All best,
Pete

Valuethinker
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Post by Valuethinker » Sun Dec 14, 2008 3:49 am

englishgirl wrote:In addition to state schools which are reasonably priced for in-state tuition, and also community college for the first 2 years, there are a few no-tuition colleges.

http://images.businessweek.com/ss/07/11 ... dex_01.htm

Then there's always Scotland:

http://www.nytimes.com/2008/12/01/educa ... =education

And yes, aid is often available, even to higher income parents. For example, my state, Florida, provides scholarships based on academic achievement (the Bright Futures scholarships) which are funded by the lottery. These are not means-based. Your state may have similar programs.

I would say that the important thing is to sit the 16-year old down now and say that you guys are going to have to start getting creative about college financing. If your child is involved in the process, you might find out more. For example, the high school may have lots of information available about grants and other aid if your child goes and asks. They may also start reconsidering the type of college they want to go to, or work to get their GPA/community service hours up to levels to qualify for aid. I don't think kids should necessarily expect that their parents will just 100% fund absolutely any college that they wish to go to. Even if that's what you'd like to do (and perhaps, what you end up doing), it doesn't hurt for them to ask around to see what free money is available or if perhaps a lower cost college might meet their needs just as well as a more expensive one.
Hi I don't believe Scottish universities are free to non-Eu residents?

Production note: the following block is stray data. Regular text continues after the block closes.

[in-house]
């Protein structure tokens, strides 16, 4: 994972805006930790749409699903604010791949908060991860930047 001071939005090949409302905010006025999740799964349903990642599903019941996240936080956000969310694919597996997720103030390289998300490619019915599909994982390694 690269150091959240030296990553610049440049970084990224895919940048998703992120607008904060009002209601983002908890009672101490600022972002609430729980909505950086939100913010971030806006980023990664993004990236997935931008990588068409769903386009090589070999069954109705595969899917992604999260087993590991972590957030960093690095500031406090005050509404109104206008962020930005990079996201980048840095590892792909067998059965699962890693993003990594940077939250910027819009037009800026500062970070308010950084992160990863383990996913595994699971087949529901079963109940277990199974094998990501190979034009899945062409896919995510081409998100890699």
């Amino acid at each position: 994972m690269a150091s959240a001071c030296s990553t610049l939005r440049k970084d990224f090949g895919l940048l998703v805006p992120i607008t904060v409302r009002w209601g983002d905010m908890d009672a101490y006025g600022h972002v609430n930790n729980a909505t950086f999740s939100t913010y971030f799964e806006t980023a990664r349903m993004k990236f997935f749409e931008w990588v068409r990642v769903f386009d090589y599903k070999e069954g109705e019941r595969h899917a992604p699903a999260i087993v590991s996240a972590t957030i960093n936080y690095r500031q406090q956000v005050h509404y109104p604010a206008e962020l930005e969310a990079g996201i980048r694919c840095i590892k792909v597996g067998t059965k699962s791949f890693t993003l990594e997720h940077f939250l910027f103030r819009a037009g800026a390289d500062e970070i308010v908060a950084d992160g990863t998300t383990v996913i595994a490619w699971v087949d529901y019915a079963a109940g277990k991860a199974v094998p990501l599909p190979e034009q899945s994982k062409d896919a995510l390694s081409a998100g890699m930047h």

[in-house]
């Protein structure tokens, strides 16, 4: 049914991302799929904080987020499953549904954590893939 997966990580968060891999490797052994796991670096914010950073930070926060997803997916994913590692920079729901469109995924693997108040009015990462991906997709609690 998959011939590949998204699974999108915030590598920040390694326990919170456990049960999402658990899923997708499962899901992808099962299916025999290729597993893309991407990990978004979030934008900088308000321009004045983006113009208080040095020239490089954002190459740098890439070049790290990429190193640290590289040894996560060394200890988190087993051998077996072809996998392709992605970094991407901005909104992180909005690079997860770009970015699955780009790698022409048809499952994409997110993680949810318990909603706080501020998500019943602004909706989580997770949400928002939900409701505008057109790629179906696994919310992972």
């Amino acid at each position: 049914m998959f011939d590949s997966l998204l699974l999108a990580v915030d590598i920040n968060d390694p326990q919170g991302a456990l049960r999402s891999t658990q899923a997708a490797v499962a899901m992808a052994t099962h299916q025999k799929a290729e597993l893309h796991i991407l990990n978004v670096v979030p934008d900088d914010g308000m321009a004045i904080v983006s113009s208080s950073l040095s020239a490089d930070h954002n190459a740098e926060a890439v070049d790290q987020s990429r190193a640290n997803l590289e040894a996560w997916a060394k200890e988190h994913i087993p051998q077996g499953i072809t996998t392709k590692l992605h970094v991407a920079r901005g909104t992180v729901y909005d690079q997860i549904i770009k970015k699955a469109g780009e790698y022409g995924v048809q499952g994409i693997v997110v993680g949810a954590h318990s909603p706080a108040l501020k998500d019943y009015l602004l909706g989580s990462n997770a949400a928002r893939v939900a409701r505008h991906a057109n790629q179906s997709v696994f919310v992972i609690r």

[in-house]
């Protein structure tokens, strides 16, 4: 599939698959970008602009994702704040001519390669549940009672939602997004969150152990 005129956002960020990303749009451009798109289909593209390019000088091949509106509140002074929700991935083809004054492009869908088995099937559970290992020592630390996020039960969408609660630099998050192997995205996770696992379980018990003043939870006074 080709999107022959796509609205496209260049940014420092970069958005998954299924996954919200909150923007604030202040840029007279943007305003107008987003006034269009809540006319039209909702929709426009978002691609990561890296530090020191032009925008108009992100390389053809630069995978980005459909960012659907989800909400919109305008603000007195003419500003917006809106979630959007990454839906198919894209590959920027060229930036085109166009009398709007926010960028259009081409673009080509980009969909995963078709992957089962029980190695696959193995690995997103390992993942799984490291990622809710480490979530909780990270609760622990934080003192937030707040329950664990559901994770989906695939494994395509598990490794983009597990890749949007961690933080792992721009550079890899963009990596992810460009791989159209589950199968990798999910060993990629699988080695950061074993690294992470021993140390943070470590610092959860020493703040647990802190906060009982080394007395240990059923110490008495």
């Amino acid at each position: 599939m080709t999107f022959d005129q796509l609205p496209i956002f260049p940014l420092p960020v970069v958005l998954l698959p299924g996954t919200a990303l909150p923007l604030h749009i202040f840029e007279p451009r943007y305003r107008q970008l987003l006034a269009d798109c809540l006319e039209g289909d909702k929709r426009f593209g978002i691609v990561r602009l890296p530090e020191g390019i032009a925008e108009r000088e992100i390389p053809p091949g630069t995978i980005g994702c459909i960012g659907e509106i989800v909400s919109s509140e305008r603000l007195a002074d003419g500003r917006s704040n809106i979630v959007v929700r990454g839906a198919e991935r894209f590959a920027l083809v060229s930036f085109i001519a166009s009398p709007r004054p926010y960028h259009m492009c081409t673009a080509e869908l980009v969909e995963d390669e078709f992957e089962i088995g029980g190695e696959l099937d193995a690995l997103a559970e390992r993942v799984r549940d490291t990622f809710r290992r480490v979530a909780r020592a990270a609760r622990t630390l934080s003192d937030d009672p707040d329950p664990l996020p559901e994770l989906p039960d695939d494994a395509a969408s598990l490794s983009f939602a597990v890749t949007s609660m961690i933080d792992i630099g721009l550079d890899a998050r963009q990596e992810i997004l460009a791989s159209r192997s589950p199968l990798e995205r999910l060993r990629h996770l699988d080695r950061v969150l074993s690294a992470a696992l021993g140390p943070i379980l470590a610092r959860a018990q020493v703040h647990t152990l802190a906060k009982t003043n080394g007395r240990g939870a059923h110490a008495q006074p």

I believe they charge standard foreign tuition ie c. £10k a year?

The problem in the UK is the high cost of living. Things roughly cost in pounds, what they would cost in dollars in America.

Conversely you have some of the best universities in the world. Any of the 'Russell Group' is, depending on department, a fantastic university. Oxford and Cambridge of course, but also Edinburgh, Manchester, LSE, UCL, Imperial, Bristol, Warwick to name but a few.

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Post by grumel » Sun Dec 14, 2008 5:57 am

Hi I don't believe Scottish universities are free to non-Eu residents?
Scottish Universities are not free for EU residents either. They are cheap compared to most other English speaking countries if you attend them from first year till graduation, but only then. Prices for exchange students are quite high. Ireland is similar. Irish Bachelor degrees are free for EU residents, but only if you never attended any other University. For everyone else or non eu residents Irland is quite expensive.

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Post by Valuethinker » Sun Dec 14, 2008 7:10 am

peter71 wrote: